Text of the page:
Aluminum's Short Squeeze Can Turn on a Political Whim
(Bloomberg Gadfly) -- By rights, the surge in aluminum prices on the London Metal Exchange this month should be great news for Chinese producers.
With U.S. sanctions on United Co. Rusal taking about 6 percent of the world's supply off the market and throwing the global aluminum supply chain into disarray, a Chinese industry that produces about half the world's metal seems well placed to step in.
For the first time in almost seven years, metal in London is trading at a premium to its Shanghai equivalent, and available stockpiles in Chinese warehouses are just a sliver away from overtaking the amount in LME sheds not already marked for delivery.
The problem is government policy. China's smelting industry has long been quarantined from the rest of the world by Beijing's 15 percent tariffs on primary aluminum exports -- one reason that its gross overcapacity has caused fewer ructions than the similar glut of Chinese steel.
That means the Shanghai metal that's available to the global market is still priced at a premium to equivalents elsewhere. CRU Group, a metals consultancy, reckons that LME prices would need to rise to as high as $3,000 a metric ton -- a further 18 percent gain on top of the 24 percent jump over the past nine days -- to tempt that product offshore.
Anything feels possible after the past two weeks, but it's hard to believe that aluminum is headed that high. Speculative positioning by investment funds in LME aluminum was net long to the tune of 81,717 contracts on the eve of the U.S. Treasury's April 6 sanctions announcement, but there were still 377,050 non-commercial, non-hedging contracts betting on lower prices that traders will have been struggling to unwind ever since. That suggests a short squeeze has contributed to the vertical movement in prices.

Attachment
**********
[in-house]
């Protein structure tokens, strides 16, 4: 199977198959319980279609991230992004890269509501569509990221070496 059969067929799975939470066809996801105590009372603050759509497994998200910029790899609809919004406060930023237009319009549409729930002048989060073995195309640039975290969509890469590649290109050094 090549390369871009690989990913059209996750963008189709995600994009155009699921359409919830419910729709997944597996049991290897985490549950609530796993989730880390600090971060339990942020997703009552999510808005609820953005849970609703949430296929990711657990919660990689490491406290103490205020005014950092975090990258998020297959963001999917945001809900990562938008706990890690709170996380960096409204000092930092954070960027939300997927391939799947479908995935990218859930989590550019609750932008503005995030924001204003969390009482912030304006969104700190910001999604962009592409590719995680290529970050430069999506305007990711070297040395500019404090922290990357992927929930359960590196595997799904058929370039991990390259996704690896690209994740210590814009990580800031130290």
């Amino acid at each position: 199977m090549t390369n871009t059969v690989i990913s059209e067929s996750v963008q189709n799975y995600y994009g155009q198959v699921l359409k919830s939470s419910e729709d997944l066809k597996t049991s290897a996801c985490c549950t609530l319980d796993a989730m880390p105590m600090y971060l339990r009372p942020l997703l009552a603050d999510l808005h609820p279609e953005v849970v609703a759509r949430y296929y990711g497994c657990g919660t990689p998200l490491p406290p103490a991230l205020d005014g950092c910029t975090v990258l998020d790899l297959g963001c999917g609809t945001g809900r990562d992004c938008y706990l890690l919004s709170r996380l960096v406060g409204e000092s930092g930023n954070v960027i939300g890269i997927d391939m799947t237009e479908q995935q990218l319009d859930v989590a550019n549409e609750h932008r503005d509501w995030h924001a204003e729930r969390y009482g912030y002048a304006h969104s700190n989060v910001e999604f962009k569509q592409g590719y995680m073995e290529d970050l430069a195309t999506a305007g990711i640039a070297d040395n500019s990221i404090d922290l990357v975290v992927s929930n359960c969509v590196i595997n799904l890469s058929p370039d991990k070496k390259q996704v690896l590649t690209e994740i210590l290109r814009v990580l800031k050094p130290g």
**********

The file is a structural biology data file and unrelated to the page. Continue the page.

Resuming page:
Metal's ability to wriggle past government regulations could mollify many of these factors. That stranded Chinese primary aluminum has long evaded the 15 percent tax by being wrought into basic forms that can be exported at lower tariffs; similarly, Rusal's metal may find itself back on the market after being re-melted in third countries.
Still, in the battle between free trade and government policy, the state seems to have the upper hand right now. The market is being driven by the supply-side effects of sanctions announcements in Washington, policy measures in Beijing, and the outcome of court processes in Brazil far more than by the shaky demand-side picture.
Economic trends can be quite predictable, but political processes are inherently far more unstable -- both to the upside, and the downside. Those wanting to bet on the outcome should take heed.
This column does not necessarily reflect the opinion of Bloomberg LP and its owners.
David Fickling is a Bloomberg Gadfly columnist covering commodities, as well as industrial and consumer companies. He has been a reporter for Bloomberg News, Dow Jones, the Wall Street Journal, the Financial Times and the Guardian.
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